My husband and are always fighting about the kids. He says I never listen to him on parenting but why should I when the things he says are ridiculous. If it were up to him even our boys would be pregnant and all three of the kids would have flunked out and be in jail. How can I get him to understand that I’m not going to listen to stupid ideas but I would really appreciate it if he would come up with some good ones because I’m really tired of doing all of this myself.
Married Single Mother
Wow. You are busy. I could see why you would be wanting a slave. And that’s of course what your husband would be if he was raising his kids according to only your personal guidelines, thereby ignoring the value of his own wisdom and experience. Look, I’m sorry to be blunt but I had to rewrite your question just to tame it down for public consumption. Simply put: talking about your husband in those terms is unkind, unreasonable, unloving and most certainly unhealthy for your marriage.
I’m sure you’re an able and dedicated parent and that you live your life always intending to do the best you can. But it is arrogant to assume you have a personal monopoly on all of the parenting skills. I guarantee that if I ask the kids they’re more likely to list their father as a guide more than you. Because just in the provocatively aggressive way you phrased your question I’m able to tell that you’re extremely likely to come across to them as a tyrant, whereas he would then be seen as a wise man deserving of pity. He may not be tough but he’s got good lessons on how to stay out of trouble.
Let’s talk about listening since that’s what your husband asked you to do more of. Listening is not just hearing someone and then comparing the shape of their thoughts to the shape of your thoughts and then telling them yes if the shapes are the same or no if they are different. You’re not here to judge anyone (yourself included). As I often point out to couples arguing over parenting, the person each of you is arguing with is the one person you chose to have children with out of a possible 3.5 billion other candidates. Surely that person’s as trustworthy as a $25 a night babysitter. You did choose to attach yourselves to each other for life. So maybe if you had that much confidence you could also believe that they might know a thing or two about how to deal with other human beings they deeply care about.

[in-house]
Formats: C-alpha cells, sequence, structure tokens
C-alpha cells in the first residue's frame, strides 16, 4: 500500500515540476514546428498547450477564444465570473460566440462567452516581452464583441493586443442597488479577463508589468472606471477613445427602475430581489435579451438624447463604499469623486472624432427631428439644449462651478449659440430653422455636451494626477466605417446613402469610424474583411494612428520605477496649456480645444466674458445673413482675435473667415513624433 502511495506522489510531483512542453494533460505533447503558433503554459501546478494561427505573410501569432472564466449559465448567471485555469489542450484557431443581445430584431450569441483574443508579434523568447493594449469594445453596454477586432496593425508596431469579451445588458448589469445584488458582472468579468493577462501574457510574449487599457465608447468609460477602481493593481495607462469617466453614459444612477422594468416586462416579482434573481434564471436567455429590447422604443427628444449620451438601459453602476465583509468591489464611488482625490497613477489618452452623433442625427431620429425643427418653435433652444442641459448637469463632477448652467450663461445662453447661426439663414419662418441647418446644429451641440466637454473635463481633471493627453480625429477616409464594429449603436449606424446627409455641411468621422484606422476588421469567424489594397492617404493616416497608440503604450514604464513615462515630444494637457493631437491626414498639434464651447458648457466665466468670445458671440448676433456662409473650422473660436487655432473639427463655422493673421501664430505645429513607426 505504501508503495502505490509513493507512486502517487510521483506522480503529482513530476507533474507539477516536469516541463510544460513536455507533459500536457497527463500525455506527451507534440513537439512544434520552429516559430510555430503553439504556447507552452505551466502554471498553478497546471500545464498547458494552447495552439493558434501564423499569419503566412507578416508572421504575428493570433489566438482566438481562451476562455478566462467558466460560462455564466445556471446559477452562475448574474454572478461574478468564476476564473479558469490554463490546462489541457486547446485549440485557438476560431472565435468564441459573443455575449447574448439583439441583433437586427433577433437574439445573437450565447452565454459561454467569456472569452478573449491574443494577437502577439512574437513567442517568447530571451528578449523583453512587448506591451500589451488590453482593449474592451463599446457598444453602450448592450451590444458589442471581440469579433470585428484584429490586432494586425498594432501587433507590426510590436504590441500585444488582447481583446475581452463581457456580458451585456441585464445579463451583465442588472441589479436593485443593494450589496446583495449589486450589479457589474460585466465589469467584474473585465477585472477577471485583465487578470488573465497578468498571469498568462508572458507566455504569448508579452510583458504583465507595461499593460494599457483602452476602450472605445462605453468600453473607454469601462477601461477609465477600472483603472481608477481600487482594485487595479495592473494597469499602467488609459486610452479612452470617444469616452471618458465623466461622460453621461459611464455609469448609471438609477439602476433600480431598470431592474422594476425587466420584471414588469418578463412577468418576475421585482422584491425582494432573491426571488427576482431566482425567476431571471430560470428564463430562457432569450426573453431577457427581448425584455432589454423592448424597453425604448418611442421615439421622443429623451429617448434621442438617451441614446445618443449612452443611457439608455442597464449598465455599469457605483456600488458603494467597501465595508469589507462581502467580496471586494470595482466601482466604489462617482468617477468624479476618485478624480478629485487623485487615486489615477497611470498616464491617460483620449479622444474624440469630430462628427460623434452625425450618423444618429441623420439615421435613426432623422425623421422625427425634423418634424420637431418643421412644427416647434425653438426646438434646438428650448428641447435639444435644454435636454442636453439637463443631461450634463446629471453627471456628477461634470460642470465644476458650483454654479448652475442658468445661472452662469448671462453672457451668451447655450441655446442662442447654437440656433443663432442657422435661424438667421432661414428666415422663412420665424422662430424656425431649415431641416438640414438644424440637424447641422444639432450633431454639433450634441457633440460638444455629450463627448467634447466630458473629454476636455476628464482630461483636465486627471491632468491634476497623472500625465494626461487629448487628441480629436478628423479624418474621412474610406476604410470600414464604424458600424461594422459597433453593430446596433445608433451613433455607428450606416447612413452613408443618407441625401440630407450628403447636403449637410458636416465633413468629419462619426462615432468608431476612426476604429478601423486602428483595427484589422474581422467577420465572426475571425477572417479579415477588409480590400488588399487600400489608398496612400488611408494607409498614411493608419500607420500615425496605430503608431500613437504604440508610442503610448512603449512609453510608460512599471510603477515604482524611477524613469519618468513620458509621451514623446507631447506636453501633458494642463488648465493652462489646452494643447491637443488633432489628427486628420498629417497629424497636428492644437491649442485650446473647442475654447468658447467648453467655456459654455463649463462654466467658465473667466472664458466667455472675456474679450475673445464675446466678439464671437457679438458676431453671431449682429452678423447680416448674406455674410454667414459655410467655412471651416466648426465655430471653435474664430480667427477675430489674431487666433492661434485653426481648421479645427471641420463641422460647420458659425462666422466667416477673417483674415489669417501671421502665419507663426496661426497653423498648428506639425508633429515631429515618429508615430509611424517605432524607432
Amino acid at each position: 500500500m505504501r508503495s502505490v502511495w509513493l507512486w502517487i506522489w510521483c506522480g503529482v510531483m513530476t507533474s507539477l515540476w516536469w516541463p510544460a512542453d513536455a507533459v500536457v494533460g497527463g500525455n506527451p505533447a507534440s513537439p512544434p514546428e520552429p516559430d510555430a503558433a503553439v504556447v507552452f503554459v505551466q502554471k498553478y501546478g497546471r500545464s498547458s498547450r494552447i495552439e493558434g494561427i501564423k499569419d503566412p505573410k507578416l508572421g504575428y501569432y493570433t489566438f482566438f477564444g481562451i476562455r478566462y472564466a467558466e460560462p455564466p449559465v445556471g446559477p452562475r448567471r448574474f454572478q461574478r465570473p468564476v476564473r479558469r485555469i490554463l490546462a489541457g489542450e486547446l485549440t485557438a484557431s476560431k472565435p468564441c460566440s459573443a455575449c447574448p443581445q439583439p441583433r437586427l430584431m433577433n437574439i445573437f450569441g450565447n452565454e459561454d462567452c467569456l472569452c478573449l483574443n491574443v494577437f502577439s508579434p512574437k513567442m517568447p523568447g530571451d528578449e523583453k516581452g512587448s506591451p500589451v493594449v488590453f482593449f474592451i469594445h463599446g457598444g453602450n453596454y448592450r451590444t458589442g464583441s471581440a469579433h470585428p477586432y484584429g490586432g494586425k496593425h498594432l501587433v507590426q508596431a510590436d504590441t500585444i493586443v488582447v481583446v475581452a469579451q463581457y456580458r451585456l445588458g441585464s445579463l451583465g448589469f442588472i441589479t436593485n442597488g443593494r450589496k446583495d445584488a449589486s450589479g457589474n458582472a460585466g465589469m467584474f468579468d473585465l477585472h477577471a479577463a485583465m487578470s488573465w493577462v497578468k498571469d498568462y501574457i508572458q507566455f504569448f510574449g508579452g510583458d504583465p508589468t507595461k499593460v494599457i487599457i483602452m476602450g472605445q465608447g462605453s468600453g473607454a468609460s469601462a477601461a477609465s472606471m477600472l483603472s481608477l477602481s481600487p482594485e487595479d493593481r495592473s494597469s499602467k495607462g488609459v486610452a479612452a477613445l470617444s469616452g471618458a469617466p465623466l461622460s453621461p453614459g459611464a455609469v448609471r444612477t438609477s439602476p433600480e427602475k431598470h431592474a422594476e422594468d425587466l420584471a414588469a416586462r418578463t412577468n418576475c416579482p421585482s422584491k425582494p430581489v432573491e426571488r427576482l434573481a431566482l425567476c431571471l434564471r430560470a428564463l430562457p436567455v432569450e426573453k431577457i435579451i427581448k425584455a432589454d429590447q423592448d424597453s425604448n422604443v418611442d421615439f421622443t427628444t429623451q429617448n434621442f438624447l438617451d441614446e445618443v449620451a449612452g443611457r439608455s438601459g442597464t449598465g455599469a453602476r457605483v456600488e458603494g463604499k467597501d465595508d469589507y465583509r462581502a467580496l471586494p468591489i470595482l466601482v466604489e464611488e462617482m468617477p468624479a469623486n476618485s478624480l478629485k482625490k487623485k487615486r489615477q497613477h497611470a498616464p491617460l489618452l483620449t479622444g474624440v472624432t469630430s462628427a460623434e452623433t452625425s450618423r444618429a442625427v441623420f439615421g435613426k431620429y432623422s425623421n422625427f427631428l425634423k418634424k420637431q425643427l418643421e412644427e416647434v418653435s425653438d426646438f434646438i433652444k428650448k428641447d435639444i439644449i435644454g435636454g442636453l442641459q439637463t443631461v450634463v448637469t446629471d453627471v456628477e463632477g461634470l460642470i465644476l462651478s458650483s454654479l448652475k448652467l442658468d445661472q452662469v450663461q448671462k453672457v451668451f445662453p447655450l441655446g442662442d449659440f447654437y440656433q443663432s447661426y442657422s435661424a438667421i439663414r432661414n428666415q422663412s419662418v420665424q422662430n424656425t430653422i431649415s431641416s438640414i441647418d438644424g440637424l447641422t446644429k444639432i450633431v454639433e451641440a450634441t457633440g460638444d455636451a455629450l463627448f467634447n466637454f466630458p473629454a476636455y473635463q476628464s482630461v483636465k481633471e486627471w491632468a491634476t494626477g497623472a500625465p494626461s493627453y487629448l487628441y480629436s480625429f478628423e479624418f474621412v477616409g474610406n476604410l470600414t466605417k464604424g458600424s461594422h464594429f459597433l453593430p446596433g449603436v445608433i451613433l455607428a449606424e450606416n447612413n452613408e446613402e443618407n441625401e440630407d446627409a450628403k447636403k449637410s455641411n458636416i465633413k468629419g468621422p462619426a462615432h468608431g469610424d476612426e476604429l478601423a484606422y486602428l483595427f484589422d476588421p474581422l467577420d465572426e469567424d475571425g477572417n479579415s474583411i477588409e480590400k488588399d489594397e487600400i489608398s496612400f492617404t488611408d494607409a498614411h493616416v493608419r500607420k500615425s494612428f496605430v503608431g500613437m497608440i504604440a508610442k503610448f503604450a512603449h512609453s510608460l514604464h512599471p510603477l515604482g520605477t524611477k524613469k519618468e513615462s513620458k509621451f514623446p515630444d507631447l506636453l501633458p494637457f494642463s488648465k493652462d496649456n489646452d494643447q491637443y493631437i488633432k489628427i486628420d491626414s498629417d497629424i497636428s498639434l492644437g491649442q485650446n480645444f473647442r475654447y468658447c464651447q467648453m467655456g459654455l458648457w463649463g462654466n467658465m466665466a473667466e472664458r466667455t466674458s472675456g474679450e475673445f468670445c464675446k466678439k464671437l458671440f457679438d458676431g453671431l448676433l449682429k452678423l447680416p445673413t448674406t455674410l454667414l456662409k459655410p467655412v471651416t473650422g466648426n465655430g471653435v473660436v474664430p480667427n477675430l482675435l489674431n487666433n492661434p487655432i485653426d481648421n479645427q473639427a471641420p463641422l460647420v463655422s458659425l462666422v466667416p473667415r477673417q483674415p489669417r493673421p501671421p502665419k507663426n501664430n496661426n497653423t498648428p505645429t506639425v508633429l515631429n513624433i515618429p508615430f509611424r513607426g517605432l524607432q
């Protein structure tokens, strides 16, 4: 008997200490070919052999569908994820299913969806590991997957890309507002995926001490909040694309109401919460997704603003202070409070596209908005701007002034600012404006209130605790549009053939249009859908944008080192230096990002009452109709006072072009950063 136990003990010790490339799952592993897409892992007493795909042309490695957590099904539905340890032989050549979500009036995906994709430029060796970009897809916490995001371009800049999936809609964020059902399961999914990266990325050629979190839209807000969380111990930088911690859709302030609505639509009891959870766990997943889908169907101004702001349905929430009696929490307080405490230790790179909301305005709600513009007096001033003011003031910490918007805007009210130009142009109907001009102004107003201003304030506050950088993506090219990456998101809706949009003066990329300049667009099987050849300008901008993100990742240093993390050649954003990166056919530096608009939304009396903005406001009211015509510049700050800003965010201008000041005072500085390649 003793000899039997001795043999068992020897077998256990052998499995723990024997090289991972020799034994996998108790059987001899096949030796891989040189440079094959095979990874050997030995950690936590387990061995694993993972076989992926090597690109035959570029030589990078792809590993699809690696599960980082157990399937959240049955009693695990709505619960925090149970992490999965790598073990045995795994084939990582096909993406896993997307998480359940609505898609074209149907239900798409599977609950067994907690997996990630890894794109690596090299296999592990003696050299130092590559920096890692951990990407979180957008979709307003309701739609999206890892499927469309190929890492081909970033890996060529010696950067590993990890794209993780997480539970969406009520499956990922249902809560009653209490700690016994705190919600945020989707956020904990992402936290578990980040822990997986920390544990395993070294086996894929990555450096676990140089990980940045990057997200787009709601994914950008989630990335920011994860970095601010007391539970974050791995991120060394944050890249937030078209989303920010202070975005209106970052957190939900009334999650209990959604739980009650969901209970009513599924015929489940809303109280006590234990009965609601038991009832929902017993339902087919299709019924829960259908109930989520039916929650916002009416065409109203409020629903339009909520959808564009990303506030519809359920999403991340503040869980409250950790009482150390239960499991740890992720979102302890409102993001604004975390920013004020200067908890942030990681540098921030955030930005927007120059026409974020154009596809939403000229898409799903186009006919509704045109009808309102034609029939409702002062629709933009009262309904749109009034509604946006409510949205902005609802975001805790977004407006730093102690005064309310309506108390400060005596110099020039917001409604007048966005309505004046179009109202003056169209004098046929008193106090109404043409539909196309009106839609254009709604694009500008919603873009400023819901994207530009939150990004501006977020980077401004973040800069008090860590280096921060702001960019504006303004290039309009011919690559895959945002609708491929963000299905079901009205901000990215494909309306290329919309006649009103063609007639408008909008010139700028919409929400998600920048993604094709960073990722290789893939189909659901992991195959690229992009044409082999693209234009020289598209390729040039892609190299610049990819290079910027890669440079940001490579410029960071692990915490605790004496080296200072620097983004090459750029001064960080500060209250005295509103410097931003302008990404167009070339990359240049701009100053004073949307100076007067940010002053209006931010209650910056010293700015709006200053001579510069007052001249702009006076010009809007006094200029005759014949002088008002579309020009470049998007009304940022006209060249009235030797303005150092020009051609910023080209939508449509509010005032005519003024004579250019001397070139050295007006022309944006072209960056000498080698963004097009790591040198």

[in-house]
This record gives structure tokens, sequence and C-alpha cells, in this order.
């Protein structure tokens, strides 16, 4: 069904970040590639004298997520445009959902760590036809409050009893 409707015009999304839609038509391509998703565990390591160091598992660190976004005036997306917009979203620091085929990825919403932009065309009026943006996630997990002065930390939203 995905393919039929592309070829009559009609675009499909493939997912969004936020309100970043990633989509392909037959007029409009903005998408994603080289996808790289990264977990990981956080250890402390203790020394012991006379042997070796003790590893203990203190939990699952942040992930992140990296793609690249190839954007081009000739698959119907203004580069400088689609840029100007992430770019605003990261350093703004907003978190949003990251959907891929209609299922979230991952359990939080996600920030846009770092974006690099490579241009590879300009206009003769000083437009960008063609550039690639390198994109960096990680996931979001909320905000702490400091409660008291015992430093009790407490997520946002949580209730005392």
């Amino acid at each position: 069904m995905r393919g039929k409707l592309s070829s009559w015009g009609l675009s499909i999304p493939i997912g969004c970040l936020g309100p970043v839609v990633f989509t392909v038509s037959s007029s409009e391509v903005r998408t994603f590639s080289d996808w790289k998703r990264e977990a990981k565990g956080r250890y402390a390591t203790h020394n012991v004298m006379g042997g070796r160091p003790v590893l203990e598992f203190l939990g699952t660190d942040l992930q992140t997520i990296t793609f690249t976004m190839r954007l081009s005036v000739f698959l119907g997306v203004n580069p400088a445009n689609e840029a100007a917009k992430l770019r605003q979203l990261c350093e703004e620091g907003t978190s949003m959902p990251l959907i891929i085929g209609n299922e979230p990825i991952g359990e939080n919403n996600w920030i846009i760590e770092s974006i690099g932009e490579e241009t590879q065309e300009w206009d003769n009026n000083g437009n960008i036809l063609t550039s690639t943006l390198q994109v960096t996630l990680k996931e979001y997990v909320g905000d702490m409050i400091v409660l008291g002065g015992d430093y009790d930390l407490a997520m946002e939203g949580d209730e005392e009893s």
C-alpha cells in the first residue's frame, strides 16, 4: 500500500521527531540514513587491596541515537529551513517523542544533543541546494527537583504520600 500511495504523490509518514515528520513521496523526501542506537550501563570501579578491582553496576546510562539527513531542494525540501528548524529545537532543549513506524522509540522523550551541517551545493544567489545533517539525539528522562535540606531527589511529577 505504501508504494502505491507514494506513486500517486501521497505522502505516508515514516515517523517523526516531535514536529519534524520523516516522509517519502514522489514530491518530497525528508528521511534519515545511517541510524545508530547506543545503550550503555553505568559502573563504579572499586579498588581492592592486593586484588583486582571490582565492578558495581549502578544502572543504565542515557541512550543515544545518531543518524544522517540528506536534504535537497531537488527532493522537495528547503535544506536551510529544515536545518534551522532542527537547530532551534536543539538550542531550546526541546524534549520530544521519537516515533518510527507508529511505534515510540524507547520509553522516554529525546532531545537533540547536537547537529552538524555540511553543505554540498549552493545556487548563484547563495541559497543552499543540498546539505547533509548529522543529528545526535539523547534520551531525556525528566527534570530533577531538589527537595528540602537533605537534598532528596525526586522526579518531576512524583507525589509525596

So you’re both worth listening to. And real listening is when you take another person’s idea seriously. You listen for what the objectives are, the potential, the challenges and the rewards and then you weigh that and decide whether or not to act based on your results, not on an initial rejection simply because the idea doesn’t line up with your preconceived notions of how things “should” be. Your opinion should be a flexible thing based on experience. So you can’t reject things because they don’t align with your current opinion, otherwise you would never have any experiences with the potential to change that opinion. If you don’t do that you’re essentially saying that you’ve prevented yourself from growing through experience.
Don’t just hear the words and then spew back your pre-recorded answer. Actually engage with what they’re saying. Take it seriously. Do thought experiments with it. Truly wonder if it could work. And if you’re unsure, feel free to test it. But you can’t say you respect someone if you won’t even try something that they are strongly recommending as being good parenting. Surely you both know that you feel the same way about your kids. They’re like extensions of yourselves. No parent has a monopoly on the feelings of love or protectiveness that accompanies having children. Both care deeply, and all advice comes from that place, no matter how much it might clash with your current beliefs.
Your spouse should be the (or one of the) most respected advisers in your life. And because you’re married, you will already align on most things. But the stronger your disagreement the greater the difference of opinion. So those are the cases in which both parties should be most prudent. Because if there’s enough to worry about that you’re going to actually get angry, then the price is high enough that it’s worth it to tread carefully and ensure we’re making the wisest decisions.
Our partner’s lives are deeply intertwined with our own. It therefore behooves us to take their thoughts into serious account. And to do that we really must learn to quiet our own judgmental inner voice and instead just focus on carefully listening to the wisdom that is being so lovingly offered to us.
Stop busying your mind thinking of replies or opinions when people are still talking. Just listen instead. Listen as an activity unto itself. Do this and you’ll be surprised at how much you’ve been missing, and how helpful it will be now that you can hear it.
Listen carefully. Enjoy your days.
Following a serious childhood brain injury Scott McPherson unwittingly spent his entire life meditating on the concepts of thought, consciousness, reality and the self. This made him as strange to others as they were to him. Seeing the self-harm people created with their own overthinking, Scott dedicated part of his life to helping others live with greater awareness. He is currently a writer, speaker and mindfulness instructor based in Edmonton, AB, where he finds it strange to write about himself in the third person.